The life of school board members includes an endless string of meetings on millage rates, school policies, personnel issues and on and on and on.
So it’s a nice and welcome change for them when a meeting features a milestone event for one of their students.
The Cartersville City School Board had such an occasion Monday night when Logan Austin Bearden, a hospital homebound student for six years, received his diploma from Cartersville High School after completing all the graduation requirements.
“I want you to know this is the most exciting thing we ever do, and I cry every time we do it,” board President Kelley Dial said. “We’re happy to give Logan his diploma, and he has his very own graduation ceremony. That’s why these are so special.”
As Dial presented Logan, 21 — wearing his Hurricane Purple gown but not caring much for the cap — with his diploma, the crowd of 19 friends and family members who came to support him, including his mom, Debbie, and his dad, Keith, celebrated his once-in-a-lifetime achievement with thunderous applause and cheers.
“Just by the amount of people here tonight, it’s obvious just how much support there is, and I just want to say we’re proud of you, Logan,” Superintendent Dr. Marc Feuerbach said. “We appreciate your family, appreciate all of you and everyone else who’s important to his life over the years.”
Logan’s mom said she is “very proud for Logan to be able to graduate.”
“I feel proud and honored,” she said. “Logan is the greatest blessing of my life. Just to see him in that cap and gown — words could never express how proud I am of him.”
Logan has autism, pachygyria, cerebral palsy and seizure disorder as well as an extreme suppressed immune system, his mom said.
“A common cold can be life-threatening for Logan,” she said. “Logan has been life-flighted five times and on life support four times.”
Logan’s medically fragile condition made attending school to get the education he needed one of his “greatest challenges,” Bearden said.
“The Cartersville School System made this possible for him by providing him with the hospital homebound program for the last six years,” she said. “Logan had two instructors coming out every day, three hours per day. They even came out during the summer months so Logan would have no regression in the skills they were teaching him.”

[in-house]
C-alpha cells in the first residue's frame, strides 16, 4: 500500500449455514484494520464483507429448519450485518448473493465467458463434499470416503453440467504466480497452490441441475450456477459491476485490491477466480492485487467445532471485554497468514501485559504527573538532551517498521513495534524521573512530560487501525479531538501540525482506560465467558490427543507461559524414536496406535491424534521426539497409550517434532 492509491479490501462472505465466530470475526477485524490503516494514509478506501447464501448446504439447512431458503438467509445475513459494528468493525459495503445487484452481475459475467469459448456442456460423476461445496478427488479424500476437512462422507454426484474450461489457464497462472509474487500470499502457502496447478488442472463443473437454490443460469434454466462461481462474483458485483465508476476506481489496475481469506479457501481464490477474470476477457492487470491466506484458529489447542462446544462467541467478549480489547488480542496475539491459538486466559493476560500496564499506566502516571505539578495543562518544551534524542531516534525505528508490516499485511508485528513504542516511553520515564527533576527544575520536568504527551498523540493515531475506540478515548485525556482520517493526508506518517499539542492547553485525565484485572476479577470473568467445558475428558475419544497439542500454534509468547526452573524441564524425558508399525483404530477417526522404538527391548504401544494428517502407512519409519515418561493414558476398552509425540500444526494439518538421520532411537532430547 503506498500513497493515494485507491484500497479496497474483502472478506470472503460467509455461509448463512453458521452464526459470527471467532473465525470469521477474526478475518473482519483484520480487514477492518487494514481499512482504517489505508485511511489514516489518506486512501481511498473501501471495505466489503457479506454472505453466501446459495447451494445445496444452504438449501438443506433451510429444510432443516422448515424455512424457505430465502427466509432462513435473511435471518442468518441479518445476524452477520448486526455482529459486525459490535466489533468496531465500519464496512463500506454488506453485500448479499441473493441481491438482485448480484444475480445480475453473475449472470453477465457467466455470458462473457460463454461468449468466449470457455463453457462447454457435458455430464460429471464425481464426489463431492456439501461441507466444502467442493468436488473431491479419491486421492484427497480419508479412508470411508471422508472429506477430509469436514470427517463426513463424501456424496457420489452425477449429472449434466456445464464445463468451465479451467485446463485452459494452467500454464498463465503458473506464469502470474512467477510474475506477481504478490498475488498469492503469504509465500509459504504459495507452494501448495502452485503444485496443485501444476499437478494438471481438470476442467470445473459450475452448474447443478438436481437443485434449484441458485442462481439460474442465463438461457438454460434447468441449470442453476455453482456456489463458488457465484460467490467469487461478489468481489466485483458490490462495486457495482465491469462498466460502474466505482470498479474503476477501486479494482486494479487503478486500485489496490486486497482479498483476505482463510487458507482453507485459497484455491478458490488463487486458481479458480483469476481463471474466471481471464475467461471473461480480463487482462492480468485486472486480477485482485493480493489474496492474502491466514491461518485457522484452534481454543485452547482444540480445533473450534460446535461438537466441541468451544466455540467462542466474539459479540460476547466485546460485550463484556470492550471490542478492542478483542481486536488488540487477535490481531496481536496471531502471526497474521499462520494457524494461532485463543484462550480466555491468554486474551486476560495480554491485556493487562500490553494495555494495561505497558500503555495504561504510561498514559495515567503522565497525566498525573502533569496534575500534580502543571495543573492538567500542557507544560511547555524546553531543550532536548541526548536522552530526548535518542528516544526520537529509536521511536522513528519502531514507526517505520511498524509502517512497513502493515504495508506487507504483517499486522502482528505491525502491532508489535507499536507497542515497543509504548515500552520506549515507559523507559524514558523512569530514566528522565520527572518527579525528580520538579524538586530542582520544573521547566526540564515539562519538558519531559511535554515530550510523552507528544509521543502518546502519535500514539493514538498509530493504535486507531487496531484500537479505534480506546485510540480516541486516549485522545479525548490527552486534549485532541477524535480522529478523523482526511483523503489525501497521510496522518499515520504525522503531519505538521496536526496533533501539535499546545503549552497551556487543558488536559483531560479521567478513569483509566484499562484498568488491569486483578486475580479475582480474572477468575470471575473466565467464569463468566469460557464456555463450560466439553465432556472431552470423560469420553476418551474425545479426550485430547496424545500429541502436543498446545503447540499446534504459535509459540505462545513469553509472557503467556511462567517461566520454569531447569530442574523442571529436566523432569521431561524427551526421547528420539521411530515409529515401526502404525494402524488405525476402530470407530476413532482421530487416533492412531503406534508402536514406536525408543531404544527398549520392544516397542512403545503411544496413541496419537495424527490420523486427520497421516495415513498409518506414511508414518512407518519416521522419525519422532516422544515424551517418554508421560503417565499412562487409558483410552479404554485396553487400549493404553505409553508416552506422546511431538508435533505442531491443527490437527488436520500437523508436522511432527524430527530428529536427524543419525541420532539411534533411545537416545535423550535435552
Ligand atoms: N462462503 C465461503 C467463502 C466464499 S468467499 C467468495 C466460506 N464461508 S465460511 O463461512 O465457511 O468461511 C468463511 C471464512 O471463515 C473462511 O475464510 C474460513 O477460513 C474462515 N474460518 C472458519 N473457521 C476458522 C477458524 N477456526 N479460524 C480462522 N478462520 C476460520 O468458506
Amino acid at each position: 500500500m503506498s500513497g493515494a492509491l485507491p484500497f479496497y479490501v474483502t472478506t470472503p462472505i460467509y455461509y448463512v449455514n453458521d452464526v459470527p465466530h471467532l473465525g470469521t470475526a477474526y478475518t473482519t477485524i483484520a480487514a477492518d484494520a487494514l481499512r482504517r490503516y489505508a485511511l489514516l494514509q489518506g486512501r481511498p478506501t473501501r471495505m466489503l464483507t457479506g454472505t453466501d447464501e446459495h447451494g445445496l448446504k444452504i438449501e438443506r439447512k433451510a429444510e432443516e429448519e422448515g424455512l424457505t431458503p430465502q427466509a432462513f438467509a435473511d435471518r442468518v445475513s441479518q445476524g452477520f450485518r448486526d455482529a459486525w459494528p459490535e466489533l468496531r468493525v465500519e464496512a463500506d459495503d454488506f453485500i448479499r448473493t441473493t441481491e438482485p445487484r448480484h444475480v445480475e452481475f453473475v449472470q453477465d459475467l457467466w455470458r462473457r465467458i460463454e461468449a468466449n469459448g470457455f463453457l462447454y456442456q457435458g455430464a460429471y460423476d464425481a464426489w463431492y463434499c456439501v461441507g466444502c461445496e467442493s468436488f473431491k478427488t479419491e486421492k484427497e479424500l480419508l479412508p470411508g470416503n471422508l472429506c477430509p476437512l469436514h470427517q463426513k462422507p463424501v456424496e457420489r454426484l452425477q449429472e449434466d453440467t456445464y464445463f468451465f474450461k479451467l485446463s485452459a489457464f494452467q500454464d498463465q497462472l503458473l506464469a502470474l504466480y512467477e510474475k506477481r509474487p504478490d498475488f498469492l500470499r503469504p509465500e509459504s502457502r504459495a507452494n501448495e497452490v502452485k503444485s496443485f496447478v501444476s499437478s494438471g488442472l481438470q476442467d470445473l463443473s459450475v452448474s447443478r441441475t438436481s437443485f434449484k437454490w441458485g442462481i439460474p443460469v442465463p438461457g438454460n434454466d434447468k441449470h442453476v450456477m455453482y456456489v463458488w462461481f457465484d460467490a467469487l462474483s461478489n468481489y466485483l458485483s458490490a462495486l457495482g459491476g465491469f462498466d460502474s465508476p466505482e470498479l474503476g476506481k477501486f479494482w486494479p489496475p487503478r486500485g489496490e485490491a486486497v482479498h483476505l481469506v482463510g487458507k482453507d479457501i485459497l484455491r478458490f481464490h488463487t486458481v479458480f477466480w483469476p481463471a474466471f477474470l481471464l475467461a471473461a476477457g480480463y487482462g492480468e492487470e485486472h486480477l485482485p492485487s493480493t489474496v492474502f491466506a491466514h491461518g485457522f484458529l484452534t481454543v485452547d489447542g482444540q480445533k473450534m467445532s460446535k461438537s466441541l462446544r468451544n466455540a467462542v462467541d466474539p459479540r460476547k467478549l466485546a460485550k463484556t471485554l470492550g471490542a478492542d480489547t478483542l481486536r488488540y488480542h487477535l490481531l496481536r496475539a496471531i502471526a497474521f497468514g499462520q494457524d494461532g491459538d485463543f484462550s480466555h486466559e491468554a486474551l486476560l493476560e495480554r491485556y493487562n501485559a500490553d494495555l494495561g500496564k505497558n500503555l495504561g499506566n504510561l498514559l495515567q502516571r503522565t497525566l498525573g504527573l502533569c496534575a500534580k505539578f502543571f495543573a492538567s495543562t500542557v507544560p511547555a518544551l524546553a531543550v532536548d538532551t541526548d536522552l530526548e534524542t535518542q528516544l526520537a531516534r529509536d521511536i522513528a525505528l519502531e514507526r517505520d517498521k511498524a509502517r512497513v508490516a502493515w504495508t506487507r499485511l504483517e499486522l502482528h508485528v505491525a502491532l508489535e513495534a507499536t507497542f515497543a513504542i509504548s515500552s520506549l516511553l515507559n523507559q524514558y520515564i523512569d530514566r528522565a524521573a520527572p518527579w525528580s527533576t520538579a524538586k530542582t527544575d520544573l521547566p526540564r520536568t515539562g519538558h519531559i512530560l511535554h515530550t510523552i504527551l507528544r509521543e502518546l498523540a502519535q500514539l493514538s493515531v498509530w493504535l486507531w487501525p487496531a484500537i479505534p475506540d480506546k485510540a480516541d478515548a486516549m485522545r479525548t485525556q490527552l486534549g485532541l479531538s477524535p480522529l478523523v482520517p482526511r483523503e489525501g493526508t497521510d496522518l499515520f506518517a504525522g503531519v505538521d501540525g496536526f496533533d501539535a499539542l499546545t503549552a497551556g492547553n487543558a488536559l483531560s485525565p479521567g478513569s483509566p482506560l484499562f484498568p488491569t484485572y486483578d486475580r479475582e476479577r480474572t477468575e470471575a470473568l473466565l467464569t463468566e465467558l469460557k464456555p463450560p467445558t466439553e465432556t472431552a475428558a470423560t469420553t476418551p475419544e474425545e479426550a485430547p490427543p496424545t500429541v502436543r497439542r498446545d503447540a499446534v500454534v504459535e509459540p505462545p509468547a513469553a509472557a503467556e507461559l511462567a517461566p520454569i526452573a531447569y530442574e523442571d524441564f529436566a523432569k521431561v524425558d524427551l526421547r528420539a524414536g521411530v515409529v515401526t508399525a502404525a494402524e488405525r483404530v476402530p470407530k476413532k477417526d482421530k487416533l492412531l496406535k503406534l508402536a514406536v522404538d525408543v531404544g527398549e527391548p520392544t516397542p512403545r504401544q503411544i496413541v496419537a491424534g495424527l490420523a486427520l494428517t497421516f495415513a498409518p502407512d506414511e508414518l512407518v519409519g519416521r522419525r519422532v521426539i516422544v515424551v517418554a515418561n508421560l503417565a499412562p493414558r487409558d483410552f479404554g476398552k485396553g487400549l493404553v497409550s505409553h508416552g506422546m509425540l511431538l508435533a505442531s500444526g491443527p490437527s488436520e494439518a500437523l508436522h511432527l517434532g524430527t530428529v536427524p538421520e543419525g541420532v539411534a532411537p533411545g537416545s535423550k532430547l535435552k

She added he had several different instructors who taught him over the years, “but Megan Jenkins has been consistent for the last three years.”
Director of Special Programs Dr. Susan Tolbert said one of the school system’s priorities is "Making it Personal,” which means it welcomes each student “where they are, and as a staff, we design plans based on students' needs in order to move them forward in both their academics and independence.”
“We could not be more proud of the persistence of our HHB students who complete their education while faced with medical setbacks and a multitude of other barriers,” she said. “To see our students finish strong and to receive a diploma is the ultimate reward for our staff who serve them.”
Bearden said she will “forever be grateful” to the school, school system and Tolbert for the services they provided for her son.
“It has been the best six years imaginable, every day having two-on-one instructors in our home, teaching Logan skills needed for his future,” she said. “They prepared him for his volunteer job that he has at our church, Oakland Heights Baptist, where he goes once a week to fold the weekly programs or stuff envelopes and do the skills that Cartersville High prepared him for.”
According to Tolbert, HHB services are designed to provide a continuity of educational services between the classroom, home or hospital for Georgia’s public school students whose physical or psychiatric medical needs do not allow them to attend school for a limited period of time.
HHB instruction may be used to supplement the classroom program for students with health conditions that may interfere with regular school attendance, such as dialysis or radiation/chemotherapy.
Students must anticipate being absent from school a minimum of 10 consecutive or intermittent school days due to their condition, and their inability to attend school must be certified by the licensed physician or licensed psychiatrist who is treating them for the diagnosis presented.
Tolbert said each student’s HHB plan varies, based on his or her specific needs.
“The school team designs the most appropriate plan, including who will serve, the hours per week and how many weeks are needed based on outside medical information obtained during the application process,” she said. “There is also a transition component of the HHB plan for students when they are ready to return to school.”
The number of Cartersville students who are served by HHB “varies throughout the school year,” Tolbert said.
“For our size system, we usually have between three [and] 10 students being served for a variety of reasons,” she said.